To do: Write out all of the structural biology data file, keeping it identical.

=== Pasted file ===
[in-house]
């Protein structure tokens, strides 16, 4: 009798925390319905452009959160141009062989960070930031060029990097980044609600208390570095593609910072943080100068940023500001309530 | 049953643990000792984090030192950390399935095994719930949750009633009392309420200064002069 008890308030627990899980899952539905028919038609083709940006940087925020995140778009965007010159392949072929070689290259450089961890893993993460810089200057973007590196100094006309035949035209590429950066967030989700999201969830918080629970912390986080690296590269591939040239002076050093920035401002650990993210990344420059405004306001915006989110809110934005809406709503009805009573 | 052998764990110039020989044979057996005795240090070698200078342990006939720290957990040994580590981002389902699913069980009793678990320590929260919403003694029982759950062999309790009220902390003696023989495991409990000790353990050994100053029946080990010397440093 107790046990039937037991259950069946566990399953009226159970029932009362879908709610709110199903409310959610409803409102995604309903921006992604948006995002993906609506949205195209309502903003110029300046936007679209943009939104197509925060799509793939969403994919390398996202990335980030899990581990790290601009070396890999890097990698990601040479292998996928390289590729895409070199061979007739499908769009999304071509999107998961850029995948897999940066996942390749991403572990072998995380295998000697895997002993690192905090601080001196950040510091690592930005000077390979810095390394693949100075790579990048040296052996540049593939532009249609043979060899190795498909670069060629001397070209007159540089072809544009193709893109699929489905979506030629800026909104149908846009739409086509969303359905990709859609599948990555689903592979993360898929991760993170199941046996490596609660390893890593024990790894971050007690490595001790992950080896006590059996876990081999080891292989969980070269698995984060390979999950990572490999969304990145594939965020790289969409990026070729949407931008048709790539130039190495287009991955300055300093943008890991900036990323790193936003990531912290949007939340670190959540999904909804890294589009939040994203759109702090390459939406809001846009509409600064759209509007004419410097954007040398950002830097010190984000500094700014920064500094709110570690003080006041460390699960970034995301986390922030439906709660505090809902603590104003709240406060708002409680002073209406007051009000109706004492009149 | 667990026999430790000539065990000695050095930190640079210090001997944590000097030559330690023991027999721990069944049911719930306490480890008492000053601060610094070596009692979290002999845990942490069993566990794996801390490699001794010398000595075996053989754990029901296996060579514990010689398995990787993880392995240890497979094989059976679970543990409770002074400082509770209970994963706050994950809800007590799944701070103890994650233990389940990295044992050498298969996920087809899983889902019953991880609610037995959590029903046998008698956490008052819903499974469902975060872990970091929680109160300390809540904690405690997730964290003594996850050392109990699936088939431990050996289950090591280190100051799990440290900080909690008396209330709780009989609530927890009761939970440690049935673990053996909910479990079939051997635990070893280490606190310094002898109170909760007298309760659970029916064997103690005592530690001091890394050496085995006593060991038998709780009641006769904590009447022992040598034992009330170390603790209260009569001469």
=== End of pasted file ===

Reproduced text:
[in-house]
């Protein structure tokens, strides 16, 4: 009798925390319905452009959160141009062989960070930031060029990097980044609600208390570095593609910072943080100068940023500001309530 | 049953643990000792984090030192950390399935095994719930949750009633009392309420200064002069 008890308030627990899980899952539905028919038609083709940006940087925020995140778009965007010159392949072929070689290259450089961890893993993460810089200057973007590196100094006309035949035209590429950066967030989700999201969830918080629970912390986080690296590269591939040239002076050093920035401002650990993210990344420059405004306001915006989110809110934005809406709503009805009573 | 052998764990110039020989044979057996005795240090070698200078342990006939720290957990040994580590981002389902699913069980009793678990320590929260919403003694029982759950062999309790009220902390003696023989495991409990000790353990050994100053029946080990010397440093 107790046990039937037991259950069946566990399953009226159970029932009362879908709610709110199903409310959610409803409102995604309903921006992604948006995002993906609506949205195209309502903003110029300046936007679209943009939104197509925060799509793939969403994919390398996202990335980030899990581990790290601009070396890999890097990698990601040479292998996928390289590729895409070199061979007739499908769009999304071509999107998961850029995948897999940066996942390749991403572990072998995380295998000697895997002993690192905090601080001196950040510091690592930005000077390979810095390394693949100075790579990048040296052996540049593939532009249609043979060899190795498909670069060629001397070209007159540089072809544009193709893109699929489905979506030629800026909104149908846009739409086509969303359905990709859609599948990555689903592979993360898929991760993170199941046996490596609660390893890593024990790894971050007690490595001790992950080896006590059996876990081999080891292989969980070269698995984060390979999950990572490999969304990145594939965020790289969409990026070729949407931008048709790539130039190495287009991955300055300093943008890991900036990323790193936003990531912290949007939340670190959540999904909804890294589009939040994203759109702090390459939406809001846009509409600064759209509007004419410097954007040398950002830097010190984000500094700014920064500094709110570690003080006041460390699960970034995301986390922030439906709660505090809902603590104003709240406060708002409680002073209406007051009000109706004492009149 | 667990026999430790000539065990000695050095930190640079210090001997944590000097030559330690023991027999721990069944049911719930306490480890008492000053601060610094070596009692979290002999845990942490069993566990794996801390490699001794010398000595075996053989754990029901296996060579514990010689398995990787993880392995240890497979094989059976679970543990409770002074400082509770209970994963706050994950809800007590799944701070103890994650233990389940990295044992050498298969996920087809899983889902019953991880609610037995959590029903046998008698956490008052819903499974469902975060872990970091929680109160300390809540904690405690997730964290003594996850050392109990699936088939431990050996289950090591280190100051799990440290900080909690008396209330709780009989609530927890009761939970440690049935673990053996909910479990079939051997635990070893280490606190310094002898109170909760007298309760659970029916064997103690005592530690001091890394050496085995006593060991038998709780009641006769904590009447022992040598034992009330170390603790209260009569001469």